The Board of Directors turn four this week, if you can believe such a thing. Time flies. In the meantime, here's some reading from this week.
Not really about education, except that it totally is. One more argument against data-driven lunacy.
I always feel smarter when I read something from Paul Thomas. As usual, he makes connections between many important ideas, including race, crt, and media literacy.
Lots of not-about-education-but-really-it-is material this week, including this handy explainer of what HIPAA really does and doesn't protect.
Jose Luis Vilson digs deeper into the wave of anti-crt legislation sweeping the country, and what it means for teachers of color.
Thomas Ultican takes a look at a bill in California mandating testing for dyslexia. Is any of it supported by research? He has the details.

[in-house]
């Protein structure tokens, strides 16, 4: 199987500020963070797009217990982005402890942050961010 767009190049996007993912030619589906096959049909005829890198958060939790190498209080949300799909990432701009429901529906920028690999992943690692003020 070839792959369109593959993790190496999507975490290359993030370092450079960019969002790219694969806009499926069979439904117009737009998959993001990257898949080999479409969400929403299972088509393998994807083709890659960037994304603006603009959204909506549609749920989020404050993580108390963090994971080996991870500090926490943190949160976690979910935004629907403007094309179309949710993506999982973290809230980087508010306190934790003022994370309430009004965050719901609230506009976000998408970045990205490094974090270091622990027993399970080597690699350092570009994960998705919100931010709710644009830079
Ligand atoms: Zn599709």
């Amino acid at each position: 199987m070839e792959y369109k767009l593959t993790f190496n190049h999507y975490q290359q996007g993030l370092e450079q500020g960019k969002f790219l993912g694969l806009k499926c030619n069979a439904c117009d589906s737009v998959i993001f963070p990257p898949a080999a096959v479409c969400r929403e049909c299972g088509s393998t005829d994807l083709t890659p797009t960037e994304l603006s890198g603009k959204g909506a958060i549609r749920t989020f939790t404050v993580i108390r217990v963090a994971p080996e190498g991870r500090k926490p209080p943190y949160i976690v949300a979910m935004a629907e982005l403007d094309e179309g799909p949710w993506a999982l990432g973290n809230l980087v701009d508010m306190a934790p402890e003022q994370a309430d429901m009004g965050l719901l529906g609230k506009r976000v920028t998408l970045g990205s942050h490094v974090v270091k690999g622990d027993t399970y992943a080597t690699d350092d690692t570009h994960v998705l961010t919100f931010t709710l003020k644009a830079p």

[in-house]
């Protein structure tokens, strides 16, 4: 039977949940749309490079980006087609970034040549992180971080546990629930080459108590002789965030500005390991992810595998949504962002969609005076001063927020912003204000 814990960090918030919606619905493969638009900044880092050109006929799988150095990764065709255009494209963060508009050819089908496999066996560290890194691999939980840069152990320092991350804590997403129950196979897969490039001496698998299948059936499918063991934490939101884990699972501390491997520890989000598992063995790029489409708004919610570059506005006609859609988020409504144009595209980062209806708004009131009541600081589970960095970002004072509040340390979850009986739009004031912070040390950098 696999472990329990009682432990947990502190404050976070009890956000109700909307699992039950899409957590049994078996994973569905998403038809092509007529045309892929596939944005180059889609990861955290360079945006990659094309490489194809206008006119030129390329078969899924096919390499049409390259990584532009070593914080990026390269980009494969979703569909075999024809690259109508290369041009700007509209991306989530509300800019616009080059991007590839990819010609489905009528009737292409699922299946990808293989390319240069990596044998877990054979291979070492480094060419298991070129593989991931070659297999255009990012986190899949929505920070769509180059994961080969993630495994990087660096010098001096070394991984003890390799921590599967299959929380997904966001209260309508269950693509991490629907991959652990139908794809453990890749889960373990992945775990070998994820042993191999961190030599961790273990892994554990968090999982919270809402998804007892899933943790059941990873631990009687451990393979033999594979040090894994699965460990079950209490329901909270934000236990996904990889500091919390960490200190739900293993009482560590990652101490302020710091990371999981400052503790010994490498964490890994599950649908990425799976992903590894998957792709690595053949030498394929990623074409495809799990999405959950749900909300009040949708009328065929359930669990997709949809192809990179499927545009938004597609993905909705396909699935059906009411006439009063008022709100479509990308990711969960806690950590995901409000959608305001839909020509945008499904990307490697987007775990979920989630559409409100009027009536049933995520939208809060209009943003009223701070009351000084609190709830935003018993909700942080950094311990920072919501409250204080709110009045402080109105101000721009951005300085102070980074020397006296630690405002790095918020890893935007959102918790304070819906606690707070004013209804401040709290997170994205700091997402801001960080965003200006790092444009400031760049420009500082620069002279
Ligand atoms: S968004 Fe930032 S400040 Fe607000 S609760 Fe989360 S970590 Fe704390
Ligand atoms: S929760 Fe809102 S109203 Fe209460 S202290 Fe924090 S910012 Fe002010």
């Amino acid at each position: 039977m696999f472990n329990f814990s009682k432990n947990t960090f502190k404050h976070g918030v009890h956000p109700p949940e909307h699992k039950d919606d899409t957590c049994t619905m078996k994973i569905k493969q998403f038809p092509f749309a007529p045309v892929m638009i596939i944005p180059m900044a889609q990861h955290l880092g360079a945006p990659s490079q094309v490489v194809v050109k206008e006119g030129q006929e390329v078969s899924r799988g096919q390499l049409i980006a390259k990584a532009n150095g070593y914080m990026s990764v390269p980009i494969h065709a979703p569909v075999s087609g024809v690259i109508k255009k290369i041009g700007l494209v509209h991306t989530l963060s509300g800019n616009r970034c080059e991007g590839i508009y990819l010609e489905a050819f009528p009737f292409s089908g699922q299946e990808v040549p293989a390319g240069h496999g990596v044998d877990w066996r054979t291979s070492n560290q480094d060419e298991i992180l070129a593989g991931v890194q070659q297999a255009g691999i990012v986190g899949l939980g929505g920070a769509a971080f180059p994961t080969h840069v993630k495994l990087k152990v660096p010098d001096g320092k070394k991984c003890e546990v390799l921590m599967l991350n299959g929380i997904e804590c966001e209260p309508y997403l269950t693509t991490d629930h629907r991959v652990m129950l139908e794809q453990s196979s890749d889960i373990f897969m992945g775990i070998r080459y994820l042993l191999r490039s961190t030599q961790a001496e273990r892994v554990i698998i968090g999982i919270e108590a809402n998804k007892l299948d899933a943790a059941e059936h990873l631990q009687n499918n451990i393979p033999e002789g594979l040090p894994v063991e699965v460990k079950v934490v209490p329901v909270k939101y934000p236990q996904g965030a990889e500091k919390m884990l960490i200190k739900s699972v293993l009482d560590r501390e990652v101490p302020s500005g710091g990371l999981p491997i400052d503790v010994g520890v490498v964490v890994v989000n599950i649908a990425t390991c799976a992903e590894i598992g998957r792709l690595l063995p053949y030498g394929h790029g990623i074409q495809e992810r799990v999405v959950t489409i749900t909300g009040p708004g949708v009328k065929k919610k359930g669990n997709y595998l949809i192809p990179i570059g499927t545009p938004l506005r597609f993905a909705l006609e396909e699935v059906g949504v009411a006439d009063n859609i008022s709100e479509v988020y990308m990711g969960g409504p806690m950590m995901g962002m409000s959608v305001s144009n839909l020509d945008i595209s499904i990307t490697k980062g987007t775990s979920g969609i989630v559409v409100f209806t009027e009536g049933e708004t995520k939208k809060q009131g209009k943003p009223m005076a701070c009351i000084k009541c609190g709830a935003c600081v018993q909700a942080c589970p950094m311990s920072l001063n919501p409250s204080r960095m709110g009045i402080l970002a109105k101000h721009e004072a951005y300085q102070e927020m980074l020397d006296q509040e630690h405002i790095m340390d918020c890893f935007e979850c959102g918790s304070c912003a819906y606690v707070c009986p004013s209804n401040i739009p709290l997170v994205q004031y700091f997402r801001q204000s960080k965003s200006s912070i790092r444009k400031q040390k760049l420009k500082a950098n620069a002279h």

Jeanne Melvin makes a guest appearance at Nancy Bailey's blog to sort out al the new parent activist "grass-roots" groups.
Not really about education but, well, you see the pattern. Cory Doctorow breaking down why we live in a world that praises efficiency, but actual destroys it.
Steven Singer looks at how much success the right wing Commonwealth Foundation has had getting Pittsburgh media to treat their baloney like it's real.
On the Have You Heard podcast, a strong case for learning and teaching close to home.
From Nate Rau at Tennessee Lookout, a look at the trouble that comes when charters want to expand into "markets" where they aren't wanted.
George Chidi at The Intercept looks at one more state's efforts to shut down discussion of racism.
Jan Resseger has the story of how Ohio's legislature is trying to increase vouchers and privatization while shrinking public ed.